Sunday, July 15, 2007

Healthy Cooking Techniques

Healthy cooking doesn't mean that you have to become a gourmet chef or invest in expensive cookware. You can use basic cooking techniques to prepare food in healthy ways. The methods described here best capture the flavor and retain the nutrients in your food without adding excessive amounts of fat or salt. Once you've mastered these techniques, use them often to prepare your favorite dishes.

Baking - Use this method to cook seafood, poultry, lean-meat, and vegetable and fruit pieces of the same size. Place food in a pan or dish surrounded by the hot, dry air of your oven. You may cook the food covered or uncovered. Baking generally doesn't require that you add fat to the food. In some cases, you may need to baste the food to keep it from drying out.

Braising - This method involves browning the ingredient first in a pan on top of the stove, and then slowly cooking it covered with a small quantity of liquid, such as water or broth. You can use the cooking liquid afterward to form a flavorful, nutrient-rich sauce.

Grilling and Broiling - Both of these cooking methods expose fairly thin pieces of food to direct heat. To grill outdoors, place the food on a grill rack above a bed of charcoal embers or gas-heated rocks. For smaller items such as chopped vegetables, use a long-handled grill basket, which prevents pieces from slipping through the rack. To broil indoors, place food on a broiler rack below a heat element. Both methods allow fat to drip away from the food.

Poaching - To poach foods, gently simmer ingredients in water or a flavorful liquid such as broth, vinegar or juice until they're cooked through and tender. The food retains its shape during cooking. For stove-top poaching, choose a covered pan that best fits the size and shape of the food so that you use a minimum amount of liquid.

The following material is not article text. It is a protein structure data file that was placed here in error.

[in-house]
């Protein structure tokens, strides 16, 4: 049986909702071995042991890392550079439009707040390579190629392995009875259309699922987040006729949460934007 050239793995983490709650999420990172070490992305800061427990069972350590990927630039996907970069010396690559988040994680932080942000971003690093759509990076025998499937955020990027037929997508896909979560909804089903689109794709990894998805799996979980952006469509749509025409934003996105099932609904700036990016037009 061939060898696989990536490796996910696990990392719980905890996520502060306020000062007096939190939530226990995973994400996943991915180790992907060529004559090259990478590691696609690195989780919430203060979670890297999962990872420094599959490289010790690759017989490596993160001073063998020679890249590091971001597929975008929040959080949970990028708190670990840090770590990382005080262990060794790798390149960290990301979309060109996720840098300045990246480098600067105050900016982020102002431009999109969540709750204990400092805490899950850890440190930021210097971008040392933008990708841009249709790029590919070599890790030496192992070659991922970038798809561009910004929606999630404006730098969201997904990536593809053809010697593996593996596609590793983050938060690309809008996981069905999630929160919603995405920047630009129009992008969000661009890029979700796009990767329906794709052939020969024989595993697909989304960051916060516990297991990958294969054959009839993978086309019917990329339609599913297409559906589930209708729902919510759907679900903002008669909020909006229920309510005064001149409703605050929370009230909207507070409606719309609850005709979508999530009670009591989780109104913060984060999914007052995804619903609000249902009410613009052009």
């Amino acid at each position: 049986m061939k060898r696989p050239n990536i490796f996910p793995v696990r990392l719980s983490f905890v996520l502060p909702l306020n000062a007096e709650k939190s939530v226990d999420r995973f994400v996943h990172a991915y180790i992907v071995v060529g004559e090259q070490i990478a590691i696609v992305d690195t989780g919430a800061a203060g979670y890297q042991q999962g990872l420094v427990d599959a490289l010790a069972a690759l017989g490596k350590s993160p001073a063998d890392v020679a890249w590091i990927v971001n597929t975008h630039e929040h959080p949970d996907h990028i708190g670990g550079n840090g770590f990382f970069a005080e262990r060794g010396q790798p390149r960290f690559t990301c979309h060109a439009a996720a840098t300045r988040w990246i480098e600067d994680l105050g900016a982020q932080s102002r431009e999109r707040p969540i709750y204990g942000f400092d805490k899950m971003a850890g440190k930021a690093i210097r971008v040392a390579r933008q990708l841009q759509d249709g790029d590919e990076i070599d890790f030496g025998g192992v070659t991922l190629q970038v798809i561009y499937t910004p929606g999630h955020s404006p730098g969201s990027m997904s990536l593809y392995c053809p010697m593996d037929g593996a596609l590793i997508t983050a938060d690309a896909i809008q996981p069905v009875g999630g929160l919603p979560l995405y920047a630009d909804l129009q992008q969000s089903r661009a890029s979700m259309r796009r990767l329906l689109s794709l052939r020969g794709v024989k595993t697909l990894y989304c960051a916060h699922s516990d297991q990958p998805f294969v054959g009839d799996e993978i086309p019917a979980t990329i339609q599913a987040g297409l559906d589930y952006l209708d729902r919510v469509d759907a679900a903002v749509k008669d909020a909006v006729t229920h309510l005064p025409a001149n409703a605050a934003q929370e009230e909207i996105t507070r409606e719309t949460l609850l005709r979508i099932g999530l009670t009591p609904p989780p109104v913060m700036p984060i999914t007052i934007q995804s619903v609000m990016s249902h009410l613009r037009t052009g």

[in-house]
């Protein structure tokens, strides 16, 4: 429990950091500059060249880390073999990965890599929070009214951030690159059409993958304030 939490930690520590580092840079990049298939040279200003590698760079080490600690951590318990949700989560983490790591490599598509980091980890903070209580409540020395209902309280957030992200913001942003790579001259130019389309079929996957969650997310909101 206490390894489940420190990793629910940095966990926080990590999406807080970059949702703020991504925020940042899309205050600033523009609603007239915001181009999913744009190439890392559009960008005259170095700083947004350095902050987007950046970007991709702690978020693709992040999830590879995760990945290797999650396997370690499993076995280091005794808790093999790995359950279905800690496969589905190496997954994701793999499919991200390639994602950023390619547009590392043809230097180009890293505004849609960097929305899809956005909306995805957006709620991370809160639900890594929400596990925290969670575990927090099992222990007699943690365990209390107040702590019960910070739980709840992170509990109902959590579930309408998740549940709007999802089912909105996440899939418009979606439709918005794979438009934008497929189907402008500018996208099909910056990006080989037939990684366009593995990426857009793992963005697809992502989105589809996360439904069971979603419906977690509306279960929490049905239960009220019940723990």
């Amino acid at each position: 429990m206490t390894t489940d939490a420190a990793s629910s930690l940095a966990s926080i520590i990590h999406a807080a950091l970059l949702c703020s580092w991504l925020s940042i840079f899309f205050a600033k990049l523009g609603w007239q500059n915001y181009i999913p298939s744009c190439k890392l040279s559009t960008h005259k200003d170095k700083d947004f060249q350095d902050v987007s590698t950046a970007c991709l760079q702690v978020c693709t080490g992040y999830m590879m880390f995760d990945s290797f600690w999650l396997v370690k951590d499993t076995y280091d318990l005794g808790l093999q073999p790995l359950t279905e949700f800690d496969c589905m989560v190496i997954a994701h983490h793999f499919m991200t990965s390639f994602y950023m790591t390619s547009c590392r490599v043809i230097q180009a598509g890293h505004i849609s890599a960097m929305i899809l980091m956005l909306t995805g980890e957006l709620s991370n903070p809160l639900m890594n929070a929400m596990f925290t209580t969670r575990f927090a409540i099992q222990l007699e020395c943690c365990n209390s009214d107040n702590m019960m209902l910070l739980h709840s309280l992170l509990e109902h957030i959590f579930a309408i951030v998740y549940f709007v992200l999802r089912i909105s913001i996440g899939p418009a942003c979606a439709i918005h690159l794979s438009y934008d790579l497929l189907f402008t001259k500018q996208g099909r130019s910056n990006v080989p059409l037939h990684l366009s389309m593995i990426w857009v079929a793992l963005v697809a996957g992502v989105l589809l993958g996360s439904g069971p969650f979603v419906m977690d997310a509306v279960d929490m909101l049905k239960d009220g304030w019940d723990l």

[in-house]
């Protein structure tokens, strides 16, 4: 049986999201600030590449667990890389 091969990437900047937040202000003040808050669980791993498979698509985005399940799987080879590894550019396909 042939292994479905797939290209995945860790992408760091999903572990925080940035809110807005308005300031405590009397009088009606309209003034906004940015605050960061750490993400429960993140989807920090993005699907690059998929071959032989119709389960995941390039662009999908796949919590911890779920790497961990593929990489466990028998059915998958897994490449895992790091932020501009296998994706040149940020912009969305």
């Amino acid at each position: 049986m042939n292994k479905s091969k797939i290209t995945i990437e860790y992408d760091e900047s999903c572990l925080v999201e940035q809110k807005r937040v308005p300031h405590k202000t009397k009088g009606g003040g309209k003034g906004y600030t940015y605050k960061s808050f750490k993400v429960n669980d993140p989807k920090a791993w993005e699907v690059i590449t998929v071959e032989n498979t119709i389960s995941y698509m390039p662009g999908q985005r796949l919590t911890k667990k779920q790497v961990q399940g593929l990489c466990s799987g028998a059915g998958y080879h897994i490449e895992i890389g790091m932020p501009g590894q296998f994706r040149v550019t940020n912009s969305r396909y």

Roasting - Like baking, but typically at higher temperatures, roasting uses an oven's dry heat to cook the food. You can roast foods on a baking sheet or in a roasting pan. For poultry, seafood and meat, place a rack inside the roasting pan so that the fat in the food can drip away during cooking.

Sauté - This method quickly cooks relatively small or thin pieces of food. If you choose a good-quality nonstick pan, you can cook food without using fat. Depending on the recipe, use low-sodium broth, nonstick cooking spray or water in place of oil.

Steaming - One of the simplest cooking techniques to master is steaming food in a perforated basket suspended above simmering liquid. If you use a flavorful liquid or add seasonings to the water, you'll flavor the food as it cooks.

Stir-Fry - A traditional Asian method, stir-frying quickly cooks small, uniform-sized pieces of food while they're rapidly stirred in a wok or large nonstick frying pan. You need only a small amount of oil or nonstick cooking spray for this cooking method.

Using herbs and spices - Creating meals using spices and herbs is one of the best ways to add color, taste, and aroma to foods. Choose fresh herbs that look bright and aren't wilted, and add them toward the end of cooking. Add dried herbs in the earlier stages of cooking. When substituting dried for fresh, use about one-third the amount.

1 comment:

bonny's said...

wah mas apa mba nih saya memanggilnya ya ? habis gambarnya perempuan tapi namanya bonny anggara. saya mau tanya, saya asal german sekarang tinggal di bandung. setelah saya menetap di bandung kulit saya sepertinya mengalami perubahan. jadi apakah ada di indonesia obat atau lotion yang cocok untuk jenis kulit yang mengalami perubahan karena cuaca, give me your recipes off my skin, please ?